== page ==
En EspaŅol

Q. Who is Mr. Smarty Plants?

A: There are those who suspect Wildflower Center volunteers are the culpable and capable culprits. Yet, others think staff members play some, albeit small, role. You can torture us with your plant questions, but we will never reveal the Green Guru's secret identity.

Help us grow by giving to the Plant Database Fund or by becoming a member

Did you know you can access the Native Plant Information Network with your web-enabled smartphone?

Share

Ask Mr. Smarty Plants

Ask Mr. Smarty Plants is a free service provided by the staff and volunteers at the Lady Bird Johnson Wildflower Center.

Search Smarty Plants
    
 
See a list of all Smarty Plants questions
Can't find the answer in our existing FAQs, submit a question to Mr. Smarty Plants.
Need help with plant identification, visit the plant identification page.
 
rate this answer
Not Yet Rated

Thursday - July 19, 2007

From: Clinton, MA
Region: Northeast
Topic: Medicinal Plants
Title: Comptonia peregrina tea as topical treatment for poison ivy
Answered by: Nan Hampton

QUESTION:

I have been told that Sweet Fern stewed into a tea is a great topical treatment for poision ivy. Is this true?

ANSWER:

Comptonia peregrina (sweet fern) looks a bit like a fern, but it isn't really a fern. It is a member of the Bayberry Family (Family Myricaceae).

According to the University of Michicgan-Dearborn Native American Ethnobotany database an infusion of the leaves of Comptonia peregrina has been used by several native American tribes (e.g., Delawares, Algonquians, Mohegans) to treat poison ivy. Sweet fern has also had other medicinal applications—headaches, fever, round worms, blood purifier, inflamation and more.


Comptonia peregrina

 

 

More Medicinal Plants Questions

Availability of ruda plants (Ruta graveolens) in Alabama
September 10, 2008 - I want to know is ruda plants available in alabama? If so where can I find it.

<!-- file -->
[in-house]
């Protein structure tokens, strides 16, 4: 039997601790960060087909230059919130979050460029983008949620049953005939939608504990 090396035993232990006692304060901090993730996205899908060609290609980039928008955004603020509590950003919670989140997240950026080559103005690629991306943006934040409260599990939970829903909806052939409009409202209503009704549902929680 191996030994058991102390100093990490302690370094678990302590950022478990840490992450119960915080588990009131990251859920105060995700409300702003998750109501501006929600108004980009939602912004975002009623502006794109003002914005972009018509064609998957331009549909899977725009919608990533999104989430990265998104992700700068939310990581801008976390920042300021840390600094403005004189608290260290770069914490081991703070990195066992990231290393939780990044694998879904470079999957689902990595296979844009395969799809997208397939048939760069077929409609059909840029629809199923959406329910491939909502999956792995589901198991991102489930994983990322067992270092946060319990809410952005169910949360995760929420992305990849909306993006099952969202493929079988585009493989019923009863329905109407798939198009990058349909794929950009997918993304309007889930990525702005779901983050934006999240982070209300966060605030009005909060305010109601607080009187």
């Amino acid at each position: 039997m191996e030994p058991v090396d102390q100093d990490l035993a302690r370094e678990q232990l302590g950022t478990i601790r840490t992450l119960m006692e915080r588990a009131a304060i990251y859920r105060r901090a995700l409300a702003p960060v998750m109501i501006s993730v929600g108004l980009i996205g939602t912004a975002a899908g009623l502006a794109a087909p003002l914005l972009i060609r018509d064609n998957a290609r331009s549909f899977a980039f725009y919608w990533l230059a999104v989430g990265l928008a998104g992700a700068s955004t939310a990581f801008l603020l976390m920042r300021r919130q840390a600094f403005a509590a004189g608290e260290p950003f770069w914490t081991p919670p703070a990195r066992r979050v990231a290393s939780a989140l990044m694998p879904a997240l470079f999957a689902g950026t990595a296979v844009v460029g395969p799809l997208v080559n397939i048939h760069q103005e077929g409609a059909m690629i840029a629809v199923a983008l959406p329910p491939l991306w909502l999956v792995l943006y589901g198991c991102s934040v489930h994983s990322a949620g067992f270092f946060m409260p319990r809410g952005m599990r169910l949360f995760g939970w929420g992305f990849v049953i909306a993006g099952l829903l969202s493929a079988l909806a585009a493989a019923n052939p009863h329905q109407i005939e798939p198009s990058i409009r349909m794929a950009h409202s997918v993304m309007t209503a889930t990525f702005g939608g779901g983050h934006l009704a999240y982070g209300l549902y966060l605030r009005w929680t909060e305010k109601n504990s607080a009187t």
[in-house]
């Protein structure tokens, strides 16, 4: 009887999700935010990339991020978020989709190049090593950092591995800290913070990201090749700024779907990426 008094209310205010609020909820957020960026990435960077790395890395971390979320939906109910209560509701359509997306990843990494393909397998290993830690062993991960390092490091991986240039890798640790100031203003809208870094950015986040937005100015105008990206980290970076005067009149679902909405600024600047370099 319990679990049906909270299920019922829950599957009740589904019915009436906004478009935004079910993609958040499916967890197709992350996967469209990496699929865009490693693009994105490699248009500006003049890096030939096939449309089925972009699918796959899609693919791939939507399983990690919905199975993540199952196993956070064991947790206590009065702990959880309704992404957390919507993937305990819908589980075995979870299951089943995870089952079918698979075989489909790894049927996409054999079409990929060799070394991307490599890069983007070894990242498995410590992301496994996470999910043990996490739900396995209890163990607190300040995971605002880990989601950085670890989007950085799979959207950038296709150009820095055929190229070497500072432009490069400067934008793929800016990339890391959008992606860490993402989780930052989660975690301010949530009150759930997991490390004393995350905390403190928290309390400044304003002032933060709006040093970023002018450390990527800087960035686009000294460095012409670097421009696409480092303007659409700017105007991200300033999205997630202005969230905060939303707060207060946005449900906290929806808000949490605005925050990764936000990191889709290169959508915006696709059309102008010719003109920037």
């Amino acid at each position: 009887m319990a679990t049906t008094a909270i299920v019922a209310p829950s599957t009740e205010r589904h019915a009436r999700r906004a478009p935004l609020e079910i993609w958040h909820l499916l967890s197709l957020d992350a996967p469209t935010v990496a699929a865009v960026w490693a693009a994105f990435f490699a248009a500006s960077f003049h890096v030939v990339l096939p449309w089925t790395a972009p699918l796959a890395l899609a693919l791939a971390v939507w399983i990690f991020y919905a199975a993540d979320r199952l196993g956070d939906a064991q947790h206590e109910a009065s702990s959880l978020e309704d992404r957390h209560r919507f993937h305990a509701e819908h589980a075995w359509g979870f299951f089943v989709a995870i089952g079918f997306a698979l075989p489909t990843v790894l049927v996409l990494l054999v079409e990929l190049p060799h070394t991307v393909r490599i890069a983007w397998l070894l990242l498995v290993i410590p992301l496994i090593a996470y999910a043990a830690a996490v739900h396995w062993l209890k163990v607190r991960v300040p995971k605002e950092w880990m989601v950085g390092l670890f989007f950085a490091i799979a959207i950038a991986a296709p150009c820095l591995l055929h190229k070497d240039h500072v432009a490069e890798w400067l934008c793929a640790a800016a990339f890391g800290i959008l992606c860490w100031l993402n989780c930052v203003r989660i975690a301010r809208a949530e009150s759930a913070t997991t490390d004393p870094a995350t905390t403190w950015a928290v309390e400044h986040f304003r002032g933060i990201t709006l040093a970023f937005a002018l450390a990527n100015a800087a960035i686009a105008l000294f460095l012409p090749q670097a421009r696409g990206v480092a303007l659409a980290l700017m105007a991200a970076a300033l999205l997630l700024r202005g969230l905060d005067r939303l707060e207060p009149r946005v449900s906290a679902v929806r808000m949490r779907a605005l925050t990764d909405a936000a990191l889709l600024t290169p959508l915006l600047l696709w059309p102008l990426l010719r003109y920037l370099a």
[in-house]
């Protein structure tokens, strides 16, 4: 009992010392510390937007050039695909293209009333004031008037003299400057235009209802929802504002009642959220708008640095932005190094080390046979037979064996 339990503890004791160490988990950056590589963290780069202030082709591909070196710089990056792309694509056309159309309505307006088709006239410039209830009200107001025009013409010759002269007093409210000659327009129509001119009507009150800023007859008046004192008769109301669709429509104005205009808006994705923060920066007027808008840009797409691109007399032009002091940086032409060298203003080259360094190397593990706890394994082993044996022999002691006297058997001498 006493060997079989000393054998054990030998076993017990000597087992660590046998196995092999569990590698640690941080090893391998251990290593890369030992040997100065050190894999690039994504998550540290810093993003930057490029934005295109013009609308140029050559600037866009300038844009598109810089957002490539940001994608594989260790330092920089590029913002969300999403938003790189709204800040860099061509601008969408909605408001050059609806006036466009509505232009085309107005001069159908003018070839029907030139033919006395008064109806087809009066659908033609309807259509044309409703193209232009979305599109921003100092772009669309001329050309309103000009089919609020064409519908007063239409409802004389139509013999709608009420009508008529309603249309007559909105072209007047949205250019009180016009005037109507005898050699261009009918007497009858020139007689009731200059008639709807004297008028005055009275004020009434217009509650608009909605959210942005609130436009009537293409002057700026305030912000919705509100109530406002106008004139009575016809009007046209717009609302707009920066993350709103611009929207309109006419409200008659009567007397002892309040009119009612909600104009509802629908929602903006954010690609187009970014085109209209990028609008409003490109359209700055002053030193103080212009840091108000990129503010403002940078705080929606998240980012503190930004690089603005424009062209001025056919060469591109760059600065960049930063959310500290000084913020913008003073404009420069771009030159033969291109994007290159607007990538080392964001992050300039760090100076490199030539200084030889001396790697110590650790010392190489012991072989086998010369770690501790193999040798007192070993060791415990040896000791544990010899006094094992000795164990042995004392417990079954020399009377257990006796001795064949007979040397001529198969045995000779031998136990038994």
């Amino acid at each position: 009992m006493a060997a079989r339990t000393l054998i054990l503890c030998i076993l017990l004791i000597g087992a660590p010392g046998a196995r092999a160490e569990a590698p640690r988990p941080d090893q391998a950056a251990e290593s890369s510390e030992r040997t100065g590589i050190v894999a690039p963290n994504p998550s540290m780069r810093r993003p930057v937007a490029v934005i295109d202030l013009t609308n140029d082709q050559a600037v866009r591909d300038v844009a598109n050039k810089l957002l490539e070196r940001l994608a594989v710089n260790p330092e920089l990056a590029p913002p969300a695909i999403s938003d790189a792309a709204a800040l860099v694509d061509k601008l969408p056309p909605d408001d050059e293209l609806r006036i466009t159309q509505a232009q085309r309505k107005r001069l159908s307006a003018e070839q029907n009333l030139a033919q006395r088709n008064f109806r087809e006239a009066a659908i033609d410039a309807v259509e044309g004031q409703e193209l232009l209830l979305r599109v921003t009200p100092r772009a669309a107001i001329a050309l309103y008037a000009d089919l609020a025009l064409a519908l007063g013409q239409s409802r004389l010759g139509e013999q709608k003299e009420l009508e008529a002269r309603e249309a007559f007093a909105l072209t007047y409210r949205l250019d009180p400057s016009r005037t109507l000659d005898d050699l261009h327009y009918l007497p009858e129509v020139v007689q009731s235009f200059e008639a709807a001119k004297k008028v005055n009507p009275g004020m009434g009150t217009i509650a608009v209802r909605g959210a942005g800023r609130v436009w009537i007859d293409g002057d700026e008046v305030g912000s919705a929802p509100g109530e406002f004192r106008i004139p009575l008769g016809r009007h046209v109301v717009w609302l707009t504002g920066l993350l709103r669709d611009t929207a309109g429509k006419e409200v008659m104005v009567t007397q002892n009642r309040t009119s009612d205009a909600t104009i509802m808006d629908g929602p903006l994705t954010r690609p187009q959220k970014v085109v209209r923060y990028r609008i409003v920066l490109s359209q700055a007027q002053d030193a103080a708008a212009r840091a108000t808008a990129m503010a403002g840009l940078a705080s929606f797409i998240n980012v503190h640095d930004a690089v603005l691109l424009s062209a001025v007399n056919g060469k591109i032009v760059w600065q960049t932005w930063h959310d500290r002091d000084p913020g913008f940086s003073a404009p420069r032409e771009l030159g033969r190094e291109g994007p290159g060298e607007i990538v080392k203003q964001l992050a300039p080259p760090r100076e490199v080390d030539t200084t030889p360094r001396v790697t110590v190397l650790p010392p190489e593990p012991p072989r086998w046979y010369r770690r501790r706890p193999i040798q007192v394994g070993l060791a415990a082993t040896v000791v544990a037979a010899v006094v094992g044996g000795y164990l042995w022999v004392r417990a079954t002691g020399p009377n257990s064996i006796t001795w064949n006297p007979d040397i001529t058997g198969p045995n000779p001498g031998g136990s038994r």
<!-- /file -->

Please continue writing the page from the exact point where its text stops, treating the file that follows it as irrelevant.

view the full question and answer

Identifying a plant similar to sarsaparilla
September 04, 2011 - I am trying to identify a plant that looks very similar to sasparilla, but has a ring of blue berries at the end of a long stalk, and the plant itself is spreading, not an isolated herb like sasparill...
view the full question and answer

Dog eats Celtis laevigata, sugar hackberry
May 21, 2012 - This is an odd question but I am a biologist and have for years notice an odd behavior in my Golden Retriever. When he gets stomach distress or something makes him nervous like an incoming thunderstor...
view the full question and answer

Odor and flavor of oils in Mints as insect repellants
December 19, 2005 - I am trying to find information on "How does mint plants repel insects" It's for my grand daughter's science project. Any help will be appreciated. Thank you
view the full question and answer

Medicinal plants in North Texas
August 02, 2009 - Hi, I would appreciate some sort of list for medicinal plants in North Tx. I'm a photographer wanting to photograph this type of plant life. Thanks!!
view the full question and answer

Smarty Plants's Facebook profile Support the Wildflower Center by Donating Online or Becoming a Member today.

Mr. Smarty Plants wants you to be his Facebook friend. Click the Facebook icon to add yourself to Mr. Smarty Plants list of friends.
E-NEWSLETTER | BECOME A MEMBER | DONATE NOW | MEDIA | SITEMAP | STAFF
© 2015 Lady Bird Johnson Wildflower Center